Phil: Over the last couple of months, regular readers will know we’ve been talking about our second book. It’s very much at the planning stage but as this is the
fun important bit, we’re not rushing.
In my head, there are a couple of possible storylines. They are similar but the tale encounters different twists and turns along the way. What I didn’t know was which one would be good and which absolutely brilliant. The only way to find out was to dig in a write some stuff to see how they turned out.
Obviously I wasn’t going to write two entire books and then discard one. For one thing I’m too lazy and anyway, they will (in my head) both be such great works of literature that to lose one would deprive the world too much. Can you imaging the great and good of the Guardian book supplement in tears ? Newsnight review abandoning anything other than wailing and gnashing of teeth at cultures great loss ?
So, I decided that a couple of decent length synopsis would do the job. Each starts and finishes from the same point – we have a story arc to fulfill after all – but I played with the journey in some major ways.
In this respect it’s a bit like looking at a cabinet full of massive puddings in a pub and not being able to decide if you want the banoffee pie or the strawberry cheesecake or the custard slice. The most satisfactory solution is to have a go at all three, then you are confident you’ve eaten the best one. Anything else leaves a lingering regret that perhaps the pie wasn’t as good as the others.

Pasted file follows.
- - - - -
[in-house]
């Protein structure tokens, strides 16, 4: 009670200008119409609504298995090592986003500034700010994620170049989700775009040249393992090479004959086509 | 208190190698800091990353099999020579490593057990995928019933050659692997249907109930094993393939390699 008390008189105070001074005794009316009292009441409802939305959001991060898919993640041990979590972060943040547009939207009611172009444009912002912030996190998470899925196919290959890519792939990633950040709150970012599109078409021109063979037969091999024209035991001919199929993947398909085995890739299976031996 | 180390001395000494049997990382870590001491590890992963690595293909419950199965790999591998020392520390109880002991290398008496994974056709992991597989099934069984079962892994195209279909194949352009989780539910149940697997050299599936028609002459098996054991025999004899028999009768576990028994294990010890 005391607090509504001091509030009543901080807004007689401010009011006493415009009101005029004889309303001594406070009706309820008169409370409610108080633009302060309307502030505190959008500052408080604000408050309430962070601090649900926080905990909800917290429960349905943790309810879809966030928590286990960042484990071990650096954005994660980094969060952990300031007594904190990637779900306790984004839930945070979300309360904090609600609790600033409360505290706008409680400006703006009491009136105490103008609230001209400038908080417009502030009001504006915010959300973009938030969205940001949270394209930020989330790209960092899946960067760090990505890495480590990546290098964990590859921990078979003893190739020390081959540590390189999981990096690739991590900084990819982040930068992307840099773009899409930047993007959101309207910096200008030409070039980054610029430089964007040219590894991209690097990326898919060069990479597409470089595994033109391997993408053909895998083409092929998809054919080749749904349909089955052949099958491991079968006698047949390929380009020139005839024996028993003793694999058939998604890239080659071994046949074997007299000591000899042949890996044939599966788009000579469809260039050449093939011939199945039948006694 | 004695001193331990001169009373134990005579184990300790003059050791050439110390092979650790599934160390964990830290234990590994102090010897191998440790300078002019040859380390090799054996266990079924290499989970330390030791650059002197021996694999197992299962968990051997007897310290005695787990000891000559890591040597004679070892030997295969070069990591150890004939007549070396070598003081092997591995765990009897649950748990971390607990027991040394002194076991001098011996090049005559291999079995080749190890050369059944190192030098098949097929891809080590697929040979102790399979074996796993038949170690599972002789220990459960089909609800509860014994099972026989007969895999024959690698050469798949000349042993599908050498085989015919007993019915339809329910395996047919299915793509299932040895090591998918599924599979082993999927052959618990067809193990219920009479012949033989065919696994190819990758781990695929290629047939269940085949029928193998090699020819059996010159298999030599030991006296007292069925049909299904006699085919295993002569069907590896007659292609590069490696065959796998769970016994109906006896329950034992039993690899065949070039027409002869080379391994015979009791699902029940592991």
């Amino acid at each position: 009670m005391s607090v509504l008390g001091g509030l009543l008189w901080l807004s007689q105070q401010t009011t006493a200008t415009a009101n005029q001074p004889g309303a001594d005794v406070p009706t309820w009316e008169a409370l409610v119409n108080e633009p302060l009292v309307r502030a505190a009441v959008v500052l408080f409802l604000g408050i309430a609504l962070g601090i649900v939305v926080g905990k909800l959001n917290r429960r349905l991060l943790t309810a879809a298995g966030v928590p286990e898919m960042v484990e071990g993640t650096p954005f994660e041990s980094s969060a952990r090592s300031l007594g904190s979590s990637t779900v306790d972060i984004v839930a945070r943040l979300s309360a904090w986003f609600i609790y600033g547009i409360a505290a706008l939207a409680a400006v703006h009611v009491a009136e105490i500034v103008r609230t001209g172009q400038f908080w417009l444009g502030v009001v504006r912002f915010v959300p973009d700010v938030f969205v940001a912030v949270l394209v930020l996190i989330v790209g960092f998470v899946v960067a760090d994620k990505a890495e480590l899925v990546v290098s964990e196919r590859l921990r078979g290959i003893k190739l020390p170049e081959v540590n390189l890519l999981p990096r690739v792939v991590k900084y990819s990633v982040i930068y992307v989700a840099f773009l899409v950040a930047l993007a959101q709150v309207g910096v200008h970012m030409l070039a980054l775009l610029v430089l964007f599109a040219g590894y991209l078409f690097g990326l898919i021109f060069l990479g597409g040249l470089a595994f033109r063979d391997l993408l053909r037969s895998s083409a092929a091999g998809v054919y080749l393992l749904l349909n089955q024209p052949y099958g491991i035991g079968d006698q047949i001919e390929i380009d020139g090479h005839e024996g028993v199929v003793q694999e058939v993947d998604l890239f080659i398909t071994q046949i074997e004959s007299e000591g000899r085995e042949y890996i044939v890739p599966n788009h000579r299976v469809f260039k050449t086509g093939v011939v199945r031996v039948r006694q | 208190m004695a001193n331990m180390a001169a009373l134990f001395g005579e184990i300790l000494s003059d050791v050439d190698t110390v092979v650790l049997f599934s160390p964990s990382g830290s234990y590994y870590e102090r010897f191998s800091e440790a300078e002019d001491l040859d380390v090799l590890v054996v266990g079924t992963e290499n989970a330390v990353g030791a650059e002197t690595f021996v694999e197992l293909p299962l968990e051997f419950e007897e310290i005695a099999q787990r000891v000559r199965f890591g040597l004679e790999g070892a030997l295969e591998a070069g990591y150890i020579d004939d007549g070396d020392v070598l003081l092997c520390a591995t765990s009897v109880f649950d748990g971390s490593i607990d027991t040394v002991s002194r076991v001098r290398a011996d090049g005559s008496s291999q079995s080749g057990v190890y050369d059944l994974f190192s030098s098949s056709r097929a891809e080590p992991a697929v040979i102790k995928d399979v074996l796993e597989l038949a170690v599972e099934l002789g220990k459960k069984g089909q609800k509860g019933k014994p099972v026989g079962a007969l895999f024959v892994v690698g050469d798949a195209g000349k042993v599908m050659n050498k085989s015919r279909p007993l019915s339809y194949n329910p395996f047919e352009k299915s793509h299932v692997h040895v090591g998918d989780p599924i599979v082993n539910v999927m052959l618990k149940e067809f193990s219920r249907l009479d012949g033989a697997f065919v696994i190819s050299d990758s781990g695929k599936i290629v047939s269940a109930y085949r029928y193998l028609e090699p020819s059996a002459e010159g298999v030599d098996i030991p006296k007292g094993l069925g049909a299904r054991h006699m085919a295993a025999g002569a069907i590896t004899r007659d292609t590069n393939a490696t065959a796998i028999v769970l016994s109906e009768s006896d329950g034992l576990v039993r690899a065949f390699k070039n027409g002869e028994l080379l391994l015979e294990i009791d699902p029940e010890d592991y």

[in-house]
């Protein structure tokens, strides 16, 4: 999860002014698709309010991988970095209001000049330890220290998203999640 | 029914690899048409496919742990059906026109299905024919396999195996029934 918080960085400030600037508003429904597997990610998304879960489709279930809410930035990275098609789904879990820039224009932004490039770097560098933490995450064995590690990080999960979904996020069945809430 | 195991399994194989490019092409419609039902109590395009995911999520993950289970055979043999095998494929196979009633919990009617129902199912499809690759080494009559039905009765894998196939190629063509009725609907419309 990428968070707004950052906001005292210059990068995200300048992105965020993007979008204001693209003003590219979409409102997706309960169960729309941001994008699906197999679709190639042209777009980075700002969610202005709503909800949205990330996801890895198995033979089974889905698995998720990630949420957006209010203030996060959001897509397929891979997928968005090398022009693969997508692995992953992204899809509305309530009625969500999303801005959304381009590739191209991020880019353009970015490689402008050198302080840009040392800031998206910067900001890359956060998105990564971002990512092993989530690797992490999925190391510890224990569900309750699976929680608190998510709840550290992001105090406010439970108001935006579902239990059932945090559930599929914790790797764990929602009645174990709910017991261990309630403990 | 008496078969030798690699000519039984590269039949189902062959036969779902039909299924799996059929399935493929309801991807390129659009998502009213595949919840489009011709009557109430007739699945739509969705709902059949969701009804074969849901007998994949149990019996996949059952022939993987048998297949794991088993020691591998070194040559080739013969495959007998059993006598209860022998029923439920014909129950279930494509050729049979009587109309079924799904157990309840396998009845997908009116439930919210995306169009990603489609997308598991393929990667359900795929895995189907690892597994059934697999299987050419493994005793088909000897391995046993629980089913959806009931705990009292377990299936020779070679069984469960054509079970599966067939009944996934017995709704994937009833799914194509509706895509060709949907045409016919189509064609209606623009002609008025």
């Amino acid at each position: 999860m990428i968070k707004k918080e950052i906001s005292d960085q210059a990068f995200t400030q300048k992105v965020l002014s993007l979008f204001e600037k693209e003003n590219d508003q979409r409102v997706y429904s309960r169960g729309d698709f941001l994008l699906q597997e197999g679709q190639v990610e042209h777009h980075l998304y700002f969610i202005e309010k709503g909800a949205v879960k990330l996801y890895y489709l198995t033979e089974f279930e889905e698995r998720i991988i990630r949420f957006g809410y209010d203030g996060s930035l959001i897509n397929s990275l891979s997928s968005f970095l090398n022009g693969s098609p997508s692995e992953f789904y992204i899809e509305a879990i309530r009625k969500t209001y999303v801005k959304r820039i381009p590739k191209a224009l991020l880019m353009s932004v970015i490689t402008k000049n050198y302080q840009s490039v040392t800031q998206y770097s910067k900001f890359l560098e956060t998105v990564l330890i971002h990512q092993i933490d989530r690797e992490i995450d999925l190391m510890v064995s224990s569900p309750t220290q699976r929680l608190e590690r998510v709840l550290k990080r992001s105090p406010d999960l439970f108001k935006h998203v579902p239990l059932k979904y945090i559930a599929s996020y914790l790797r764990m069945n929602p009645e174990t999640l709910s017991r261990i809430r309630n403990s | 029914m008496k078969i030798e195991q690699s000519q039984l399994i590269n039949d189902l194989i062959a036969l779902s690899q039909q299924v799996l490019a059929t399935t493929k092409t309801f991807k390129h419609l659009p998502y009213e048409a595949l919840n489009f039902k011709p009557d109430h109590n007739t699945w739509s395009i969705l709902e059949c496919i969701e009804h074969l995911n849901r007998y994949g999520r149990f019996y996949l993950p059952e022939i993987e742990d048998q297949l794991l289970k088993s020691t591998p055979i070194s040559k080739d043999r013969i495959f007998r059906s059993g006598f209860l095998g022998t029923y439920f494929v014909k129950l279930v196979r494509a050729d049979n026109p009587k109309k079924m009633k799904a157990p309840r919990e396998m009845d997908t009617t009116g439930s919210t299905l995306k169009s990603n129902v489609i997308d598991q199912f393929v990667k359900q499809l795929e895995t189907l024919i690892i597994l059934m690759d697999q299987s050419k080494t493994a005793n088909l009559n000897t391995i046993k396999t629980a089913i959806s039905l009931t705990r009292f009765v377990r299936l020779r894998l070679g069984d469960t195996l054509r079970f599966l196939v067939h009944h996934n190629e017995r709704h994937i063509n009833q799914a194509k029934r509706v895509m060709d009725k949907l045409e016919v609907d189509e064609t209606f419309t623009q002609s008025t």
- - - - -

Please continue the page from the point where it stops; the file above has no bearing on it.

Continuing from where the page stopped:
So, that’s what I did with the writing and as I worked my way through both options matters became a lot clearer. By the time I’d finished I had a pretty good idea which version was sweetest and most fulfilling. One option seemed a bit thin whereas as I wrote, the other developed into a full-flavour and very satisfying result. Just to be certain, both were packed off to Candice with no indication which I prefered. It didn’t matter – we both liked the same one and for the same reasons.
This sort of literary experiment is new to me but works very well. It’s another stage in the process of becoming a writer. It’s, yet again, more than just writing.
(Note for gluttons: Those cakes can be found at the Woodfield Farm Pub in Doncaster.)